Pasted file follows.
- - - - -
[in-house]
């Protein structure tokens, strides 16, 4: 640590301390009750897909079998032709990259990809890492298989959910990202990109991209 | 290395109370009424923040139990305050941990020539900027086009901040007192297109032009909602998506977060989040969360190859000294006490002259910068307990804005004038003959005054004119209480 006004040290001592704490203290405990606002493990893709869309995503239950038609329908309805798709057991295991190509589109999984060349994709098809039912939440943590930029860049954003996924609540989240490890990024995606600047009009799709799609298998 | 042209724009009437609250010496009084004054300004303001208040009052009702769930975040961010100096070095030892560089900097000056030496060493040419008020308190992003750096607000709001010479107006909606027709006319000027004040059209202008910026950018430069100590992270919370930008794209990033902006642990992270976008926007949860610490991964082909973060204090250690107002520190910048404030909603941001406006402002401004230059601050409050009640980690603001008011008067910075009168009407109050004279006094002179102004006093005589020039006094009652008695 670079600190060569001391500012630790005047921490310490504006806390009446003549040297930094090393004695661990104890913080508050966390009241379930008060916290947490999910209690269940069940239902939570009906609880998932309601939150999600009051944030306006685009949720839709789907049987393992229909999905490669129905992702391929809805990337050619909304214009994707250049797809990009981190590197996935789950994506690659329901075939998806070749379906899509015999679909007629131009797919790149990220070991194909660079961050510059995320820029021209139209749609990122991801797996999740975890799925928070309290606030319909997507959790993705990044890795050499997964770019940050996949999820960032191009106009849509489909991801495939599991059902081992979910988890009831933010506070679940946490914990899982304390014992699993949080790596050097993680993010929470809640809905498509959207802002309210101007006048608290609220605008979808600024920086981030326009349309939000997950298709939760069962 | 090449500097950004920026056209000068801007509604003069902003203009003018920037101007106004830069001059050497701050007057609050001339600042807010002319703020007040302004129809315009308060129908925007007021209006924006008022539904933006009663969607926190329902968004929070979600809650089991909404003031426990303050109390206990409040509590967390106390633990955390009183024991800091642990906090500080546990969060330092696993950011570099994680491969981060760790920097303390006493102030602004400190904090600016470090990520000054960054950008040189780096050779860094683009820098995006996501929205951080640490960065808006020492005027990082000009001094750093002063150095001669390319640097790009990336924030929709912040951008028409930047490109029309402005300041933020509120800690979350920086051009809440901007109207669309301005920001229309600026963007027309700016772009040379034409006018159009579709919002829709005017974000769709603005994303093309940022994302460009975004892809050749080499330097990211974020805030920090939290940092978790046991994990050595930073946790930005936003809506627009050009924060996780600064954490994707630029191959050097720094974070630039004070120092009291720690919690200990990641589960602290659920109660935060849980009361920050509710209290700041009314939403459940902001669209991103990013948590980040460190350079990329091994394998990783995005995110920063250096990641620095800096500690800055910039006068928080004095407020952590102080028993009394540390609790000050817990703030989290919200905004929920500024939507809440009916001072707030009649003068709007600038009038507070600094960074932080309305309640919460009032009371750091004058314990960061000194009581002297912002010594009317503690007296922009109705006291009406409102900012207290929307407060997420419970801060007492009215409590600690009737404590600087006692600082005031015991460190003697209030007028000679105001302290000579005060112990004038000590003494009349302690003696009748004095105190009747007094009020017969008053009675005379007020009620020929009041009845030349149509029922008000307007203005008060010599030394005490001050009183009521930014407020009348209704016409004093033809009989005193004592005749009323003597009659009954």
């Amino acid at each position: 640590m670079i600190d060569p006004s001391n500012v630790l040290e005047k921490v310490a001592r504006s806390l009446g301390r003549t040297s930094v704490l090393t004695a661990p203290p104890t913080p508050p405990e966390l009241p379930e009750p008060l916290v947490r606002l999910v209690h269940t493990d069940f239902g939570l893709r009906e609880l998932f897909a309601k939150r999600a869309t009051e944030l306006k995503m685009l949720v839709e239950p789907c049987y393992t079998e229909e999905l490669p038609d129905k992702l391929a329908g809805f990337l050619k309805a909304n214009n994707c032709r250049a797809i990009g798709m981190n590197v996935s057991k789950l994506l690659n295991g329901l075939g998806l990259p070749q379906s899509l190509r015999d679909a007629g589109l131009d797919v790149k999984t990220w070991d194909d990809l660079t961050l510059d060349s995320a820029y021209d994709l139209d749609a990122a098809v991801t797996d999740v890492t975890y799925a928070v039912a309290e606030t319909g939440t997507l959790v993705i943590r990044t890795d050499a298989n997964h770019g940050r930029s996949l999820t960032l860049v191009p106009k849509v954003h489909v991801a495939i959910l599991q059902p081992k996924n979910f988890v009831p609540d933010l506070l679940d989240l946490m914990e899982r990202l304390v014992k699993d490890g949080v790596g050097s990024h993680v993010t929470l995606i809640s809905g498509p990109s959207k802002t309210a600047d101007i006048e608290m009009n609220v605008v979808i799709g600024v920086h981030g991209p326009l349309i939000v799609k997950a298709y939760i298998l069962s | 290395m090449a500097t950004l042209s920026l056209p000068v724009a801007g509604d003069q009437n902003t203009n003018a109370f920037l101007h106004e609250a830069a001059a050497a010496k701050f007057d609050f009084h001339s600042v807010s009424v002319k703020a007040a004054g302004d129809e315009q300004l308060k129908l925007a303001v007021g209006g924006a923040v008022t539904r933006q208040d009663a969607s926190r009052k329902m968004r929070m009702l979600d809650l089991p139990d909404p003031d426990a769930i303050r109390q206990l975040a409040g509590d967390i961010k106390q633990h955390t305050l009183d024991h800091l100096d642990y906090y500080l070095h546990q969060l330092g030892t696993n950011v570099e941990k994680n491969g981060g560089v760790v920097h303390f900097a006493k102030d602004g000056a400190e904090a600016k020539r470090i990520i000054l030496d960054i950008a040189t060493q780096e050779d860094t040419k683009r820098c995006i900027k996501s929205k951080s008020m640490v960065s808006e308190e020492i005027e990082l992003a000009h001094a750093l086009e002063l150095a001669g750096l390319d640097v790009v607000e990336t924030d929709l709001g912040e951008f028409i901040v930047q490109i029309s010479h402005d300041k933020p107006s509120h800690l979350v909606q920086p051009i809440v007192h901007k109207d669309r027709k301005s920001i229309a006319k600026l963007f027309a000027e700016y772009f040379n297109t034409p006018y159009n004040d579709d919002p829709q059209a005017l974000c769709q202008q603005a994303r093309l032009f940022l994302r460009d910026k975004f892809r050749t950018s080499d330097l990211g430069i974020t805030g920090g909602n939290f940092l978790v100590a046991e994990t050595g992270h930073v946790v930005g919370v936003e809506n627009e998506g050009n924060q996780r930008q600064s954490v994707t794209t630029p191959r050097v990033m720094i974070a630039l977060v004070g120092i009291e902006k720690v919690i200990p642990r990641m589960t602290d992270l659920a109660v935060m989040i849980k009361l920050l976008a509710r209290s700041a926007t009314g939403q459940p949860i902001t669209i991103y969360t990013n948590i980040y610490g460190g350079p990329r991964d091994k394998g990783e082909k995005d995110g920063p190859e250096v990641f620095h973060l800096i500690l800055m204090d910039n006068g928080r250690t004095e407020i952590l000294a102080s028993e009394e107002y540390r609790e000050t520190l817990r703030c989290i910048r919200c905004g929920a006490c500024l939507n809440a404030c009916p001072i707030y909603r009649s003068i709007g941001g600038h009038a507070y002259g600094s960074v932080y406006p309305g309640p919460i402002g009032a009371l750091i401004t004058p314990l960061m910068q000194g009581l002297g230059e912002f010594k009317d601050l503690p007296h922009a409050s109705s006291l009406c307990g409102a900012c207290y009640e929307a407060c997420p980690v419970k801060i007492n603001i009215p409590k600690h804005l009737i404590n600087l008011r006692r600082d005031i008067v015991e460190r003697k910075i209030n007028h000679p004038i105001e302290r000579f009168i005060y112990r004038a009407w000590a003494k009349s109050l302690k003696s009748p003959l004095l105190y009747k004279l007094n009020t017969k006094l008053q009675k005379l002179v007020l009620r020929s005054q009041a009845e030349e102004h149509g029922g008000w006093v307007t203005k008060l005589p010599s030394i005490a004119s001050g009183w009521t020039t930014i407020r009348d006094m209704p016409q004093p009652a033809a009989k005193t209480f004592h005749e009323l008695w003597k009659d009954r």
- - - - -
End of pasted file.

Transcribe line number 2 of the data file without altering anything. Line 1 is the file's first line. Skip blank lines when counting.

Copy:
């Protein structure tokens, strides 16, 4: 640590301390009750897909079998032709990259990809890492298989959910990202990109991209 | 290395109370009424923040139990305050941990020539900027086009901040007192297109032009909602998506977060989040969360190859000294006490002259910068307990804005004038003959005054004119209480 006004040290001592704490203290405990606002493990893709869309995503239950038609329908309805798709057991295991190509589109999984060349994709098809039912939440943590930029860049954003996924609540989240490890990024995606600047009009799709799609298998 | 042209724009009437609250010496009084004054300004303001208040009052009702769930975040961010100096070095030892560089900097000056030496060493040419008020308190992003750096607000709001010479107006909606027709006319000027004040059209202008910026950018430069100590992270919370930008794209990033902006642990992270976008926007949860610490991964082909973060204090250690107002520190910048404030909603941001406006402002401004230059601050409050009640980690603001008011008067910075009168009407109050004279006094002179102004006093005589020039006094009652008695 670079600190060569001391500012630790005047921490310490504006806390009446003549040297930094090393004695661990104890913080508050966390009241379930008060916290947490999910209690269940069940239902939570009906609880998932309601939150999600009051944030306006685009949720839709789907049987393992229909999905490669129905992702391929809805990337050619909304214009994707250049797809990009981190590197996935789950994506690659329901075939998806070749379906899509015999679909007629131009797919790149990220070991194909660079961050510059995320820029021209139209749609990122991801797996999740975890799925928070309290606030319909997507959790993705990044890795050499997964770019940050996949999820960032191009106009849509489909991801495939599991059902081992979910988890009831933010506070679940946490914990899982304390014992699993949080790596050097993680993010929470809640809905498509959207802002309210101007006048608290609220605008979808600024920086981030326009349309939000997950298709939760069962 | 090449500097950004920026056209000068801007509604003069902003203009003018920037101007106004830069001059050497701050007057609050001339600042807010002319703020007040302004129809315009308060129908925007007021209006924006008022539904933006009663969607926190329902968004929070979600809650089991909404003031426990303050109390206990409040509590967390106390633990955390009183024991800091642990906090500080546990969060330092696993950011570099994680491969981060760790920097303390006493102030602004400190904090600016470090990520000054960054950008040189780096050779860094683009820098995006996501929205951080640490960065808006020492005027990082000009001094750093002063150095001669390319640097790009990336924030929709912040951008028409930047490109029309402005300041933020509120800690979350920086051009809440901007109207669309301005920001229309600026963007027309700016772009040379034409006018159009579709919002829709005017974000769709603005994303093309940022994302460009975004892809050749080499330097990211974020805030920090939290940092978790046991994990050595930073946790930005936003809506627009050009924060996780600064954490994707630029191959050097720094974070630039004070120092009291720690919690200990990641589960602290659920109660935060849980009361920050509710209290700041009314939403459940902001669209991103990013948590980040460190350079990329091994394998990783995005995110920063250096990641620095800096500690800055910039006068928080004095407020952590102080028993009394540390609790000050817990703030989290919200905004929920500024939507809440009916001072707030009649003068709007600038009038507070600094960074932080309305309640919460009032009371750091004058314990960061000194009581002297912002010594009317503690007296922009109705006291009406409102900012207290929307407060997420419970801060007492009215409590600690009737404590600087006692600082005031015991460190003697209030007028000679105001302290000579005060112990004038000590003494009349302690003696009748004095105190009747007094009020017969008053009675005379007020009620020929009041009845030349149509029922008000307007203005008060010599030394005490001050009183009521930014407020009348209704016409004093033809009989005193004592005749009323003597009659009954």